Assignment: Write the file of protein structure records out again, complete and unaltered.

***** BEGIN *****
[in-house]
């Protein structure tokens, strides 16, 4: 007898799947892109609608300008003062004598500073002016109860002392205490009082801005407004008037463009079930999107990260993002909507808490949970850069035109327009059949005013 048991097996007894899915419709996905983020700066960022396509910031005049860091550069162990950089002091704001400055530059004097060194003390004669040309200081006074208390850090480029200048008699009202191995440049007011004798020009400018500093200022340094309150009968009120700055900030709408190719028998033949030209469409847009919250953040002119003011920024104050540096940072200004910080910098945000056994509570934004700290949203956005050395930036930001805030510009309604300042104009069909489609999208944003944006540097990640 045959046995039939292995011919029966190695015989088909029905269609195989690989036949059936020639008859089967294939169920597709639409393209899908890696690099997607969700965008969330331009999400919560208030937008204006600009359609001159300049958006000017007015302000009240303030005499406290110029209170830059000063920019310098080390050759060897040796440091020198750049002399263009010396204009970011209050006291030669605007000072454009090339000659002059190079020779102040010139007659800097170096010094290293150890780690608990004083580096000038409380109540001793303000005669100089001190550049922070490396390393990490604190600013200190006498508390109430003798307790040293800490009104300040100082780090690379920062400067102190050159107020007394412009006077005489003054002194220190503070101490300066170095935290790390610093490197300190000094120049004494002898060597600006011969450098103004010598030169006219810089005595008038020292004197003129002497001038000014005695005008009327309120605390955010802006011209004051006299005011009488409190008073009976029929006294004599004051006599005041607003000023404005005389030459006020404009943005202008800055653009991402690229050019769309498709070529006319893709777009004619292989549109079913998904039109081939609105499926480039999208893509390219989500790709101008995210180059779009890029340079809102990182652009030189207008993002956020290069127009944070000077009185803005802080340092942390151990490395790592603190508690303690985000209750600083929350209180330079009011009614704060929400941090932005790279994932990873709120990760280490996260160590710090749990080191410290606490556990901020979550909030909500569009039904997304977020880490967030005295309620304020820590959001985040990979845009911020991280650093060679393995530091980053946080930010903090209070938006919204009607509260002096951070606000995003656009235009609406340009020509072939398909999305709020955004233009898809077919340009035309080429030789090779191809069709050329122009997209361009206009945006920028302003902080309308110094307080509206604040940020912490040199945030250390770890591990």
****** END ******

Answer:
[in-house]
């Protein structure tokens, strides 16, 4: 007898799947892109609608300008003062004598500073002016109860002392205490009082801005407004008037463009079930999107990260993002909507808490949970850069035109327009059949005013 048991097996007894899915419709996905983020700066960022396509910031005049860091550069162990950089002091704001400055530059004097060194003390004669040309200081006074208390850090480029200048008699009202191995440049007011004798020009400018500093200022340094309150009968009120700055900030709408190719028998033949030209469409847009919250953040002119003011920024104050540096940072200004910080910098945000056994509570934004700290949203956005050395930036930001805030510009309604300042104009069909489609999208944003944006540097990640 045959046995039939292995011919029966190695015989088909029905269609195989690989036949059936020639008859089967294939169920597709639409393209899908890696690099997607969700965008969330331009999400919560208030937008204006600009359609001159300049958006000017007015302000009240303030005499406290110029209170830059000063920019310098080390050759060897040796440091020198750049002399263009010396204009970011209050006291030669605007000072454009090339000659002059190079020779102040010139007659800097170096010094290293150890780690608990004083580096000038409380109540001793303000005669100089001190550049922070490396390393990490604190600013200190006498508390109430003798307790040293800490009104300040100082780090690379920062400067102190050159107020007394412009006077005489003054002194220190503070101490300066170095935290790390610093490197300190000094120049004494002898060597600006011969450098103004010598030169006219810089005595008038020292004197003129002497001038000014005695005008009327309120605390955010802006011209004051006299005011009488409190008073009976029929006294004599004051006599005041607003000023404005005389030459006020404009943005202008800055653009991402690229050019769309498709070529006319893709777009004619292989549109079913998904039109081939609105499926480039999208893509390219989500790709101008995210180059779009890029340079809102990182652009030189207008993002956020290069127009944070000077009185803005802080340092942390151990490395790592603190508690303690985000209750600083929350209180330079009011009614704060929400941090932005790279994932990873709120990760280490996260160590710090749990080191410290606490556990901020979550909030909500569009039904997304977020880490967030005295309620304020820590959001985040990979845009911020991280650093060679393995530091980053946080930010903090209070938006919204009607509260002096951070606000995003656009235009609406340009020509072939398909999305709020955004233009898809077919340009035309080429030789090779191809069709050329122009997209361009206009945006920028302003902080309308110094307080509206604040940020912490040199945030250390770890591990």